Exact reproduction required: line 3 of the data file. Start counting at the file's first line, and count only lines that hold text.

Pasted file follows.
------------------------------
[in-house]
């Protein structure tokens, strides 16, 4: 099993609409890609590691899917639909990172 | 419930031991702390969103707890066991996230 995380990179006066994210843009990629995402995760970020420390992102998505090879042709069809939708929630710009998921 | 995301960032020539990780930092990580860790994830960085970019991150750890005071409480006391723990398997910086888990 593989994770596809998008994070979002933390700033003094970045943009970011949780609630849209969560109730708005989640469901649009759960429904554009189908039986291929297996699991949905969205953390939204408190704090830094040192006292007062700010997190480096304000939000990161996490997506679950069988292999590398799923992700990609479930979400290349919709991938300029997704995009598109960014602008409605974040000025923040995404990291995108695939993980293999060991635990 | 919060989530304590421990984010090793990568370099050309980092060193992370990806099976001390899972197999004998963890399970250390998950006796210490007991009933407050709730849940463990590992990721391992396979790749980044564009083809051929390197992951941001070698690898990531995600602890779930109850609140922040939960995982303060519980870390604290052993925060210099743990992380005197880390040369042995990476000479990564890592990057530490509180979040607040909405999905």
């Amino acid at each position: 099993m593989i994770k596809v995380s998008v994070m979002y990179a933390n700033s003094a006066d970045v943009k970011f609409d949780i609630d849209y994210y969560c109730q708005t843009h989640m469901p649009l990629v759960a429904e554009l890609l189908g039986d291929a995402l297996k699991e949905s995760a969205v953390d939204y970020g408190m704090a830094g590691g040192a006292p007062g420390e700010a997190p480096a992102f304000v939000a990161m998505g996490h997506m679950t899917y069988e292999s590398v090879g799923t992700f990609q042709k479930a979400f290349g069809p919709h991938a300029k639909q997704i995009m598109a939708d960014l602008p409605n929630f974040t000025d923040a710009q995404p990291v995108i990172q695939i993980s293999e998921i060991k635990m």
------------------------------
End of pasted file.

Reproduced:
């Amino acid at each position: 099993m593989i994770k596809v995380s998008v994070m979002y990179a933390n700033s003094a006066d970045v943009k970011f609409d949780i609630d849209y994210y969560c109730q708005t843009h989640m469901p649009l990629v759960a429904e554009l890609l189908g039986d291929a995402l297996k699991e949905s995760a969205v953390d939204y970020g408190m704090a830094g590691g040192a006292p007062g420390e700010a997190p480096a992102f304000v939000a990161m998505g996490h997506m679950t899917y069988e292999s590398v090879g799923t992700f990609q042709k479930a979400f290349g069809p919709h991938a300029k639909q997704i995009m598109a939708d960014l602008p409605n929630f974040t000025d923040a710009q995404p990291v995108i990172q695939i993980s293999e998921i060991k635990m």